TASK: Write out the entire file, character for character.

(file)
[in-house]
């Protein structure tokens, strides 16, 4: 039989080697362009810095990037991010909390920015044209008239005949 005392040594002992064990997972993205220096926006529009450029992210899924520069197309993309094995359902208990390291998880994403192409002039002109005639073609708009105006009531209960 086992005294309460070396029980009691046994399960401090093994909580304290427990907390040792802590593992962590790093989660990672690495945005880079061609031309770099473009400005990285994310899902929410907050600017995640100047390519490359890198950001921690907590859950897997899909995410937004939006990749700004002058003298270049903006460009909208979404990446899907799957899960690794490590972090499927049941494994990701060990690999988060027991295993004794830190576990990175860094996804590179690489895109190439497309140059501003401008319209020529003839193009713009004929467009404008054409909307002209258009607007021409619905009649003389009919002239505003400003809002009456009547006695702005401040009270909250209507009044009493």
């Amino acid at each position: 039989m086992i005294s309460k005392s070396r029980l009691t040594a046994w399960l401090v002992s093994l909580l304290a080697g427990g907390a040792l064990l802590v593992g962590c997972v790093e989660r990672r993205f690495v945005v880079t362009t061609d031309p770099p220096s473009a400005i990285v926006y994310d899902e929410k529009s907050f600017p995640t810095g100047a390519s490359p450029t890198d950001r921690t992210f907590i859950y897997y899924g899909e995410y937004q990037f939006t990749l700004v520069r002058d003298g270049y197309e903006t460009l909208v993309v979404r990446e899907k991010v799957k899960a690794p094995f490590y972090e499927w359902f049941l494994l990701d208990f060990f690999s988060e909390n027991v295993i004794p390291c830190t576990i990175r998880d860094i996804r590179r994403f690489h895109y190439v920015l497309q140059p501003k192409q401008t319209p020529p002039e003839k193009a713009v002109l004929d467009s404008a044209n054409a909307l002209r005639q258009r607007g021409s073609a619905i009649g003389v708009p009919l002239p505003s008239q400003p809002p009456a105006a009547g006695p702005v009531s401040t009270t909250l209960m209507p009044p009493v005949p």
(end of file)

[in-house]
């Protein structure tokens, strides 16, 4: 039989080697362009810095990037991010909390920015044209008239005949 005392040594002992064990997972993205220096926006529009450029992210899924520069197309993309094995359902208990390291998880994403192409002039002109005639073609708009105006009531209960 086992005294309460070396029980009691046994399960401090093994909580304290427990907390040792802590593992962590790093989660990672690495945005880079061609031309770099473009400005990285994310899902929410907050600017995640100047390519490359890198950001921690907590859950897997899909995410937004939006990749700004002058003298270049903006460009909208979404990446899907799957899960690794490590972090499927049941494994990701060990690999988060027991295993004794830190576990990175860094996804590179690489895109190439497309140059501003401008319209020529003839193009713009004929467009404008054409909307002209258009607007021409619905009649003389009919002239505003400003809002009456009547006695702005401040009270909250209507009044009493």
């Amino acid at each position: 039989m086992i005294s309460k005392s070396r029980l009691t040594a046994w399960l401090v002992s093994l909580l304290a080697g427990g907390a040792l064990l802590v593992g962590c997972v790093e989660r990672r993205f690495v945005v880079t362009t061609d031309p770099p220096s473009a400005i990285v926006y994310d899902e929410k529009s907050f600017p995640t810095g100047a390519s490359p450029t890198d950001r921690t992210f907590i859950y897997y899924g899909e995410y937004q990037f939006t990749l700004v520069r002058d003298g270049y197309e903006t460009l909208v993309v979404r990446e899907k991010v799957k899960a690794p094995f490590y972090e499927w359902f049941l494994l990701d208990f060990f690999s988060e909390n027991v295993i004794p390291c830190t576990i990175r998880d860094i996804r590179r994403f690489h895109y190439v920015l497309q140059p501003k192409q401008t319209p020529p002039e003839k193009a713009v002109l004929d467009s404008a044209n054409a909307l002209r005639q258009r607007g021409s073609a619905i009649g003389v708009p009919l002239p505003s008239q400003p809002p009456a105006a009547g006695p702005v009531s401040t009270t909250l209960m209507p009044p009493v005949p």